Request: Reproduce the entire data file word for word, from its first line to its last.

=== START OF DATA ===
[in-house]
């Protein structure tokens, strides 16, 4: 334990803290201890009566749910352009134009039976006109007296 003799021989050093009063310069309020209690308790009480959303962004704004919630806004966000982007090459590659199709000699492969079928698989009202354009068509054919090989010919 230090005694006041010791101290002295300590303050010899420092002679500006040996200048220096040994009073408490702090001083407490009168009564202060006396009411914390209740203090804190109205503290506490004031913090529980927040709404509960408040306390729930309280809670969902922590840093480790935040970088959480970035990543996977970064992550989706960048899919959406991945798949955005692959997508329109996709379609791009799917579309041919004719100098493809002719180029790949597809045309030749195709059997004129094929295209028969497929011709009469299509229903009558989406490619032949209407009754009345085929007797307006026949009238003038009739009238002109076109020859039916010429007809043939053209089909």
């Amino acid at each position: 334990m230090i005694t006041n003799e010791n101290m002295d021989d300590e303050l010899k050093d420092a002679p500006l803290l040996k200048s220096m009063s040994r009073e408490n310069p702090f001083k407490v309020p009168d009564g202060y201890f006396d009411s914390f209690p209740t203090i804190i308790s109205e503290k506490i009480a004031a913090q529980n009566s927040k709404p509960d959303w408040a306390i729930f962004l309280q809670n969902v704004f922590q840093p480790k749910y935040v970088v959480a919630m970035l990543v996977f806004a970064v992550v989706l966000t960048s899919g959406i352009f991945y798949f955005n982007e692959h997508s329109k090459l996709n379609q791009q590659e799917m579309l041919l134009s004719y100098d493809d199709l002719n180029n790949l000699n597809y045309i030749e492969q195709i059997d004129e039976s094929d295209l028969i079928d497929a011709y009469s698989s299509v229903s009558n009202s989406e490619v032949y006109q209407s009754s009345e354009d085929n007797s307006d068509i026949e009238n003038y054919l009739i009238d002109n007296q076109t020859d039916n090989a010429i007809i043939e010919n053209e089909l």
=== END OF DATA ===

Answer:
[in-house]
């Protein structure tokens, strides 16, 4: 334990803290201890009566749910352009134009039976006109007296 003799021989050093009063310069309020209690308790009480959303962004704004919630806004966000982007090459590659199709000699492969079928698989009202354009068509054919090989010919 230090005694006041010791101290002295300590303050010899420092002679500006040996200048220096040994009073408490702090001083407490009168009564202060006396009411914390209740203090804190109205503290506490004031913090529980927040709404509960408040306390729930309280809670969902922590840093480790935040970088959480970035990543996977970064992550989706960048899919959406991945798949955005692959997508329109996709379609791009799917579309041919004719100098493809002719180029790949597809045309030749195709059997004129094929295209028969497929011709009469299509229903009558989406490619032949209407009754009345085929007797307006026949009238003038009739009238002109076109020859039916010429007809043939053209089909």
């Amino acid at each position: 334990m230090i005694t006041n003799e010791n101290m002295d021989d300590e303050l010899k050093d420092a002679p500006l803290l040996k200048s220096m009063s040994r009073e408490n310069p702090f001083k407490v309020p009168d009564g202060y201890f006396d009411s914390f209690p209740t203090i804190i308790s109205e503290k506490i009480a004031a913090q529980n009566s927040k709404p509960d959303w408040a306390i729930f962004l309280q809670n969902v704004f922590q840093p480790k749910y935040v970088v959480a919630m970035l990543v996977f806004a970064v992550v989706l966000t960048s899919g959406i352009f991945y798949f955005n982007e692959h997508s329109k090459l996709n379609q791009q590659e799917m579309l041919l134009s004719y100098d493809d199709l002719n180029n790949l000699n597809y045309i030749e492969q195709i059997d004129e039976s094929d295209l028969i079928d497929a011709y009469s698989s299509v229903s009558n009202s989406e490619v032949y006109q209407s009754s009345e354009d085929n007797s307006d068509i026949e009238n003038y054919l009739i009238d002109n007296q076109t020859d039916n090989a010429i007809i043939e010919n053209e089909l």